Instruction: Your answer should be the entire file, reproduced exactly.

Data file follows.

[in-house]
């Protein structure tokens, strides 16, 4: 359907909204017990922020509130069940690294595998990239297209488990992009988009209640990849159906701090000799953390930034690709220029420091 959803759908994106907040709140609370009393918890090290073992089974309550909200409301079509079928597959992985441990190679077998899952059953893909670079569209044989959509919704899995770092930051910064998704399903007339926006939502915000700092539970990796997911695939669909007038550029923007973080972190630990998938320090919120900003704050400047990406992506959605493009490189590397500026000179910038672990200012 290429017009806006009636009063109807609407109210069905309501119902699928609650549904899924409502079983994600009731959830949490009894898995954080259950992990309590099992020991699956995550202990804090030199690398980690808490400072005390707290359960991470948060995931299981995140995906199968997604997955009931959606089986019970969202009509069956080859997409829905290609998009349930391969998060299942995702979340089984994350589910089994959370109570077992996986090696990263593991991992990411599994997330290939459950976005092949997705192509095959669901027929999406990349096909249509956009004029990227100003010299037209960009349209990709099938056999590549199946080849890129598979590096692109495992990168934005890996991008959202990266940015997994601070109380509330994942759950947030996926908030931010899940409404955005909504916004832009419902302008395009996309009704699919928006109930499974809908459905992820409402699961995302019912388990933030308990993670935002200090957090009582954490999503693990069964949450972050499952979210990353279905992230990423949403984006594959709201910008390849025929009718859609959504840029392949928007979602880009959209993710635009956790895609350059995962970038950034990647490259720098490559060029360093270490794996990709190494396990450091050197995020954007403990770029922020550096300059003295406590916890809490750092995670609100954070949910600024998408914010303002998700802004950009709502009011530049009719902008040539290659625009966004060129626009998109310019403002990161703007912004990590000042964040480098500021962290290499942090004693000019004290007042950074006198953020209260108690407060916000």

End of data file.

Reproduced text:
[in-house]
């Protein structure tokens, strides 16, 4: 359907909204017990922020509130069940690294595998990239297209488990992009988009209640990849159906701090000799953390930034690709220029420091 959803759908994106907040709140609370009393918890090290073992089974309550909200409301079509079928597959992985441990190679077998899952059953893909670079569209044989959509919704899995770092930051910064998704399903007339926006939502915000700092539970990796997911695939669909007038550029923007973080972190630990998938320090919120900003704050400047990406992506959605493009490189590397500026000179910038672990200012 290429017009806006009636009063109807609407109210069905309501119902699928609650549904899924409502079983994600009731959830949490009894898995954080259950992990309590099992020991699956995550202990804090030199690398980690808490400072005390707290359960991470948060995931299981995140995906199968997604997955009931959606089986019970969202009509069956080859997409829905290609998009349930391969998060299942995702979340089984994350589910089994959370109570077992996986090696990263593991991992990411599994997330290939459950976005092949997705192509095959669901027929999406990349096909249509956009004029990227100003010299037209960009349209990709099938056999590549199946080849890129598979590096692109495992990168934005890996991008959202990266940015997994601070109380509330994942759950947030996926908030931010899940409404955005909504916004832009419902302008395009996309009704699919928006109930499974809908459905992820409402699961995302019912388990933030308990993670935002200090957090009582954490999503693990069964949450972050499952979210990353279905992230990423949403984006594959709201910008390849025929009718859609959504840029392949928007979602880009959209993710635009956790895609350059995962970038950034990647490259720098490559060029360093270490794996990709190494396990450091050197995020954007403990770029922020550096300059003295406590916890809490750092995670609100954070949910600024998408914010303002998700802004950009709502009011530049009719902008040539290659625009966004060129626009998109310019403002990161703007912004990590000042964040480098500021962290290499942090004693000019004290007042950074006198953020209260108690407060916000």